Impact of Fat Co-ingestion With Protein on the Post-prandial Anabolic Response in Elderly Men (Pro-Fat)
Rationale: The progressive loss of skeletal muscle mass with aging, or sarcopenia, has a major impact on our healthcare system due to increased morbidity and greater need for hospitalization and/or institutionalization. One way to prevent skeletal muscle loss is to improve dietary intake of the elderly. It has already been shown that ingestion of dietary protein stimulates muscle protein synthesis and inhibits muscle protein breakdown, resulting in an overall positive net protein balance. However, the impact of fat (as part of the meal) on dietary protein-induced muscle protein synthesis remains largely unknown. Based on previous studies by other research groups, we hypothesize that fat further stimulates the muscle anabolic response to protein ingestion.
Objective: The primary objective of this study is to investigate the effect of a single meal-like amount of protein with or without fat on postprandial muscle protein synthesis rates in healthy elderly men. Furthermore, as a secondary objective, we will assess digestion and absorption kinetics.
Study design: double-blind randomized intervention study Study population: 24 healthy elderly men (55-85 y) Intervention: one group (n=12) will consume a test beverage of 350 mL containing 20 g of intrinsically labeled casein, and the other group (n=12) will consume a beverage of the same volume containing 20 g of casein plus 20 g of fat.
Main study parameters/endpoints: Primary endpoint: muscle protein synthesis rates. Secondary endpoint: digestion and absorption kinetics.
|Study Design:||Allocation: Randomized
Endpoint Classification: Efficacy Study
Intervention Model: Parallel Assignment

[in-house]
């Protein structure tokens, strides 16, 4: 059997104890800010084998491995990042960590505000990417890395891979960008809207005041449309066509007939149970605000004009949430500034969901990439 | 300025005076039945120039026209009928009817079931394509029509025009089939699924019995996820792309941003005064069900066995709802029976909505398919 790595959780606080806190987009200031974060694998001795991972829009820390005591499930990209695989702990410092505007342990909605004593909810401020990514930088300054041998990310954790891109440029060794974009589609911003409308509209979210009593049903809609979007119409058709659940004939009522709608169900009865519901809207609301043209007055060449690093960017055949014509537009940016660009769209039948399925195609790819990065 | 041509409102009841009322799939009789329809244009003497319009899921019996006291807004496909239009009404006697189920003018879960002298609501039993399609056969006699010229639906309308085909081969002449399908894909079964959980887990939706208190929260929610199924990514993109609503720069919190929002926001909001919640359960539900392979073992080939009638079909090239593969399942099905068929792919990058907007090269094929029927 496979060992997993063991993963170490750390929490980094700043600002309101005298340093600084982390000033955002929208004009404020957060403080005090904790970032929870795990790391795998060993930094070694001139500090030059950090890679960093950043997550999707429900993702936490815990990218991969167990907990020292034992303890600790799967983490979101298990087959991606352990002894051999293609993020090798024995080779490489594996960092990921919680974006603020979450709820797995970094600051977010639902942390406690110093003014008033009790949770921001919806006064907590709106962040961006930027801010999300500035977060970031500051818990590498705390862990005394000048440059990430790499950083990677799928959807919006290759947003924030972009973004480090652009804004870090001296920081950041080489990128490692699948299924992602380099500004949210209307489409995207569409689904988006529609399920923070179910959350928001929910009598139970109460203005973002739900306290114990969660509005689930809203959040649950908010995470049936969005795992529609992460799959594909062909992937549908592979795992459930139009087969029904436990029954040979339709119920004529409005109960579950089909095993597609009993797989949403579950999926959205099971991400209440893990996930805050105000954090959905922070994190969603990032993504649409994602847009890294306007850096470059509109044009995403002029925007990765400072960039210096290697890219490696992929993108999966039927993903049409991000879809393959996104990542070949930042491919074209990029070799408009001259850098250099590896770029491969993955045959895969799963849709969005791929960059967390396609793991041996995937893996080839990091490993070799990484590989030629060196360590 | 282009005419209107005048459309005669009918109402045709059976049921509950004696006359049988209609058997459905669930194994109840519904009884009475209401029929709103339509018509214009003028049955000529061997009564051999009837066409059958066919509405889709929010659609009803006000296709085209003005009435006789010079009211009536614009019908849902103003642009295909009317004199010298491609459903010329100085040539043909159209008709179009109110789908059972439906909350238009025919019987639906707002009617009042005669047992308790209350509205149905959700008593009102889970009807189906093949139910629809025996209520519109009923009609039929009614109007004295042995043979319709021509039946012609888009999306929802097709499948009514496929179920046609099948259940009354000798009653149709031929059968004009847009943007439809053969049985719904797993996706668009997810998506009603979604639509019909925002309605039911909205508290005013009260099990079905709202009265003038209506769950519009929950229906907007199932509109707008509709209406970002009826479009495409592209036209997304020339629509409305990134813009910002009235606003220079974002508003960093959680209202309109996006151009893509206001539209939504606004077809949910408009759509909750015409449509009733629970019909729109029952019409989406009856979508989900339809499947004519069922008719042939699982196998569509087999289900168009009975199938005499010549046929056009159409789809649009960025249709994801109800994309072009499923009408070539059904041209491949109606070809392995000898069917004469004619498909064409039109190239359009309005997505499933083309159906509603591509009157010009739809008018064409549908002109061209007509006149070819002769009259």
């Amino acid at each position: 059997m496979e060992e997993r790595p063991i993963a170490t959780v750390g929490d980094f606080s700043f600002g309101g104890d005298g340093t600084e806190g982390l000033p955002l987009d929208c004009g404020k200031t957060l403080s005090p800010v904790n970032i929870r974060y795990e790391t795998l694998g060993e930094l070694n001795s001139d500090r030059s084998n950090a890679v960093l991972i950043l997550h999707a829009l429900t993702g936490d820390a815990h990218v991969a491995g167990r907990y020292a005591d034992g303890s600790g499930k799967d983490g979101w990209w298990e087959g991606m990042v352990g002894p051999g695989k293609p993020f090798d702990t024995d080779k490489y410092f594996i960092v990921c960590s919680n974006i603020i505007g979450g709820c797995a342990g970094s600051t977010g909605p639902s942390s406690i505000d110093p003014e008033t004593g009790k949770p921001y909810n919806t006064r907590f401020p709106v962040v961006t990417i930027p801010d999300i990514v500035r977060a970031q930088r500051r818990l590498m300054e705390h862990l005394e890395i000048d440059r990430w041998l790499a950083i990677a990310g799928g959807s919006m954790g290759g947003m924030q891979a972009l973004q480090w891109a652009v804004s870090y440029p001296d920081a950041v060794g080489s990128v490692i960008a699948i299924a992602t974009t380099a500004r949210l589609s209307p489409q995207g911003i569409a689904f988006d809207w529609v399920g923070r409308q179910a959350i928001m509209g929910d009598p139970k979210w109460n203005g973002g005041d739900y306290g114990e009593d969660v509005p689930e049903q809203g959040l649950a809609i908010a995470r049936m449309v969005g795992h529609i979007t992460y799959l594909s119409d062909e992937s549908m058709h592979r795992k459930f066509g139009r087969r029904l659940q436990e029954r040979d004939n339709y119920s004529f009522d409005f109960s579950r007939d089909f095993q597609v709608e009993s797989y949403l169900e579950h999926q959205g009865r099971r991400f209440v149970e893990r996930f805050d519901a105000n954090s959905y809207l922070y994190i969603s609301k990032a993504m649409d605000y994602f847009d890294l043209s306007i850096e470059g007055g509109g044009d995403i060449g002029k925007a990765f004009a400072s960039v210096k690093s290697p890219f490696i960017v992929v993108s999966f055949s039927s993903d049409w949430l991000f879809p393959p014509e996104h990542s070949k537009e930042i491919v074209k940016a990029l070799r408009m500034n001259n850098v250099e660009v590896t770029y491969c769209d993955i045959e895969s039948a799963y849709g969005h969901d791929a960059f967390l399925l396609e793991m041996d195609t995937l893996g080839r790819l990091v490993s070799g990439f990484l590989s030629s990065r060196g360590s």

Masking: Double Blind (Subject, Investigator, Outcomes Assessor)
Primary Purpose: Prevention
|Official Title:||Impact of Fat Co-ingestion With Protein on the Post-prandial Anabolic Response in Elderly Men (Pro-Fat Study)|
- muscle protein synthesis (MPS) rates [ Time Frame: 1 day ] [ Designated as safety issue: No ]
The main study endpoint is muscle protein synthesis (MPS) rates. In order to determine the MPS, the following parameters will be measured:
- Muscle protein-bound L-[1-13C]-phenylalanine, L-[ring-2H5]-phenylalanine, and L-[1-13C]-leucine enrichment (expressed as MPE)
- Plasma L-[1-13C]-phenylalanine and L-[1-13C]-KIC enrichment (expressed as MPE)
- Muscle free (intracellular) L-[1-13C]-phenylalanine enrichment (expressed as MPE)
- protein digestion and absorption kinetics [ Time Frame: 1 day ] [ Designated as safety issue: No ]
Secondary endpoints include protein digestion and absorption kinetics. Therefore, the following parameters will be measured:
- Plasma phenylalanine, tyrosine, and leucine concentration (expressed as μmol/L)
Plasma enrichments of:
- whole-body protein metabolism [ Time Frame: 1 day ] [ Designated as safety issue: No ]Secondary endpoints include whole-body protein metabolism, which will be calculated based on protein digestion and absorption kinetics.
- Glucose concentrations [ Time Frame: 1 day ] [ Designated as safety issue: No ]During the experimental trial, we will measure glucose concentrations in the obtained plasma samples.
- Insulin concentrations [ Time Frame: 1 day ] [ Designated as safety issue: No ]During the experimental trial, we will measure insulin concentrations in the obtained plasma samples.
|Study Start Date:||October 2012|
|Study Completion Date:||December 2012|
|Primary Completion Date:||December 2012 (Final data collection date for primary outcome measure)|
Active Comparator: PRO
Subjects will ingest 20 g of intrinsically labeled casein dissolved in water
Dietary Supplement: PRO
Other Name: 20 g of casein
Subjects will ingest 20 g of intrinsically labeled casein plus 26.7 g of anhydrous milk fat dissolved in water
Dietary Supplement: PRO+FAT
Other Name: 20 g of casein + 26.7 g Anhydrous Milk Fat